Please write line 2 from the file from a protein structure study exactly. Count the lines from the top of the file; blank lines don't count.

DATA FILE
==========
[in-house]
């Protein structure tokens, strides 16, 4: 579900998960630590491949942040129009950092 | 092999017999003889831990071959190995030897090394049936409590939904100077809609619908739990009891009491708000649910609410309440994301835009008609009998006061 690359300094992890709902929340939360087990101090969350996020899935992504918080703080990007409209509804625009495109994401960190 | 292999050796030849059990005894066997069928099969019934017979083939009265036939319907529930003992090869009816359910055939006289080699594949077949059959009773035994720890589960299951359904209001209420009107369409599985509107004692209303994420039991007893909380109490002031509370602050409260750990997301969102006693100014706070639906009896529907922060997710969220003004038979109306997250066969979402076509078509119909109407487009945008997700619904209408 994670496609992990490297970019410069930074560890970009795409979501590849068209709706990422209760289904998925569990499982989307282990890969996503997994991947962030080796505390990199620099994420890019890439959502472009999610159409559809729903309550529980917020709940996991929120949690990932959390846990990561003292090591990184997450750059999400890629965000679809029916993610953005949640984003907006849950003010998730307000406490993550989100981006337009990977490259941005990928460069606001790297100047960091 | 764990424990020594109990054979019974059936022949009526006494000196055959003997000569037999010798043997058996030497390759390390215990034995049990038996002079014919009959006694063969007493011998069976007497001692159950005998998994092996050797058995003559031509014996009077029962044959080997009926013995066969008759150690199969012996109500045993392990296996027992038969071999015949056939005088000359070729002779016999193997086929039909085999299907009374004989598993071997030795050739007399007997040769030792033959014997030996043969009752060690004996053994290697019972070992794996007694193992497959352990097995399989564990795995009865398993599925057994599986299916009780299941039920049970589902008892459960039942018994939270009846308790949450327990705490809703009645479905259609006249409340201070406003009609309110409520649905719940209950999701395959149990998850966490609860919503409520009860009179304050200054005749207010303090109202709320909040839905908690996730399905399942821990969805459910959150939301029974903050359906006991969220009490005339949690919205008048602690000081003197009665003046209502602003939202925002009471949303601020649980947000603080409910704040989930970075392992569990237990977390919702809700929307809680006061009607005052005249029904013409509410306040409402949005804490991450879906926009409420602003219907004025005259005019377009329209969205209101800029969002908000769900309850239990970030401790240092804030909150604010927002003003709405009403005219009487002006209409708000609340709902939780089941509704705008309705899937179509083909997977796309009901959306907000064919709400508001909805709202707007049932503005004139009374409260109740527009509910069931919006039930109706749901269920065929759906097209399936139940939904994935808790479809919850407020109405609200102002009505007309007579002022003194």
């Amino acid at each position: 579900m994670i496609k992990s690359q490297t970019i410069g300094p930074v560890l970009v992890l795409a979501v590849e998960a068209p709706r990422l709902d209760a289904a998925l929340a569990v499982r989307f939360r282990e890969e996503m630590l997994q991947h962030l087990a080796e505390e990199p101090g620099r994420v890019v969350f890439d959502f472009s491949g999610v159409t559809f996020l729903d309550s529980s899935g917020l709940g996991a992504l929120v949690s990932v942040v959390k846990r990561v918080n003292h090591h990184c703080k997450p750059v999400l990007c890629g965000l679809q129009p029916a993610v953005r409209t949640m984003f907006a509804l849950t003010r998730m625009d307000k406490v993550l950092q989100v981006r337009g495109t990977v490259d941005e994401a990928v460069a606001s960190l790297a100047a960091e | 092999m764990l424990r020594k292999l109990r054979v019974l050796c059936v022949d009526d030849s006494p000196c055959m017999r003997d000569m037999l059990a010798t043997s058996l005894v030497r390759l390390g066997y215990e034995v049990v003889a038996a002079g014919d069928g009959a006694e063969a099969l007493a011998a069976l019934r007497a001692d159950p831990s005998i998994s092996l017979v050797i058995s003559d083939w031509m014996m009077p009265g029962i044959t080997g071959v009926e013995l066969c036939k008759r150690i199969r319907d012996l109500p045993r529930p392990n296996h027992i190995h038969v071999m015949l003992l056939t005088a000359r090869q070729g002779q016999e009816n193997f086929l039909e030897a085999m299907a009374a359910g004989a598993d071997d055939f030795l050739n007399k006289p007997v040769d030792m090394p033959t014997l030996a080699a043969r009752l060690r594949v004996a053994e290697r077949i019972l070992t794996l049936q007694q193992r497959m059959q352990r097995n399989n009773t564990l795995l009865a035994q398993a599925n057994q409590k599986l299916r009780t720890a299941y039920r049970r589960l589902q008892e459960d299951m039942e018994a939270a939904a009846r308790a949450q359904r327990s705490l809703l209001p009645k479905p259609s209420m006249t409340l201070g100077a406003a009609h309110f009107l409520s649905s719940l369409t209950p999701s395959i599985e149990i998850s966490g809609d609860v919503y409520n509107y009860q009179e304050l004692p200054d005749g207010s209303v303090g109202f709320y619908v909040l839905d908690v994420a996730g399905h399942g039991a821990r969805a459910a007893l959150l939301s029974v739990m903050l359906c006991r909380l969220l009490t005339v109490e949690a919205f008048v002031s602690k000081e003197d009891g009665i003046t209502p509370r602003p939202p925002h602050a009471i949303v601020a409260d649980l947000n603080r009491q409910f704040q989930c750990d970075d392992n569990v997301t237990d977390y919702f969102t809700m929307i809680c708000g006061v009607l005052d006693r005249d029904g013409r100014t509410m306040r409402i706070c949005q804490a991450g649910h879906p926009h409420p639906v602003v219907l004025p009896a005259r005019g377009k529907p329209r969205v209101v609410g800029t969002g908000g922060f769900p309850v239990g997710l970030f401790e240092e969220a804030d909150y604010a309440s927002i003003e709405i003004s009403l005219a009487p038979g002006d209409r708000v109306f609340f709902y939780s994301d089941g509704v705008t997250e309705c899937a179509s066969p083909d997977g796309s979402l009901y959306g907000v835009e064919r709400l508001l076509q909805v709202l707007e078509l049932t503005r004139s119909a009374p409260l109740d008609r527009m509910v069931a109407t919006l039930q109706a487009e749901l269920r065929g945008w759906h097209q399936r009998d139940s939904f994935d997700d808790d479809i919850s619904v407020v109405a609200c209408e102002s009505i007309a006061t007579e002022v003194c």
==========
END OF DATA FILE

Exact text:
């Protein structure tokens, strides 16, 4: 579900998960630590491949942040129009950092 | 092999017999003889831990071959190995030897090394049936409590939904100077809609619908739990009891009491708000649910609410309440994301835009008609009998006061 690359300094992890709902929340939360087990101090969350996020899935992504918080703080990007409209509804625009495109994401960190 | 292999050796030849059990005894066997069928099969019934017979083939009265036939319907529930003992090869009816359910055939006289080699594949077949059959009773035994720890589960299951359904209001209420009107369409599985509107004692209303994420039991007893909380109490002031509370602050409260750990997301969102006693100014706070639906009896529907922060997710969220003004038979109306997250066969979402076509078509119909109407487009945008997700619904209408 994670496609992990490297970019410069930074560890970009795409979501590849068209709706990422209760289904998925569990499982989307282990890969996503997994991947962030080796505390990199620099994420890019890439959502472009999610159409559809729903309550529980917020709940996991929120949690990932959390846990990561003292090591990184997450750059999400890629965000679809029916993610953005949640984003907006849950003010998730307000406490993550989100981006337009990977490259941005990928460069606001790297100047960091 | 764990424990020594109990054979019974059936022949009526006494000196055959003997000569037999010798043997058996030497390759390390215990034995049990038996002079014919009959006694063969007493011998069976007497001692159950005998998994092996050797058995003559031509014996009077029962044959080997009926013995066969008759150690199969012996109500045993392990296996027992038969071999015949056939005088000359070729002779016999193997086929039909085999299907009374004989598993071997030795050739007399007997040769030792033959014997030996043969009752060690004996053994290697019972070992794996007694193992497959352990097995399989564990795995009865398993599925057994599986299916009780299941039920049970589902008892459960039942018994939270009846308790949450327990705490809703009645479905259609006249409340201070406003009609309110409520649905719940209950999701395959149990998850966490609860919503409520009860009179304050200054005749207010303090109202709320909040839905908690996730399905399942821990969805459910959150939301029974903050359906006991969220009490005339949690919205008048602690000081003197009665003046209502602003939202925002009471949303601020649980947000603080409910704040989930970075392992569990237990977390919702809700929307809680006061009607005052005249029904013409509410306040409402949005804490991450879906926009409420602003219907004025005259005019377009329209969205209101800029969002908000769900309850239990970030401790240092804030909150604010927002003003709405009403005219009487002006209409708000609340709902939780089941509704705008309705899937179509083909997977796309009901959306907000064919709400508001909805709202707007049932503005004139009374409260109740527009509910069931919006039930109706749901269920065929759906097209399936139940939904994935808790479809919850407020109405609200102002009505007309007579002022003194």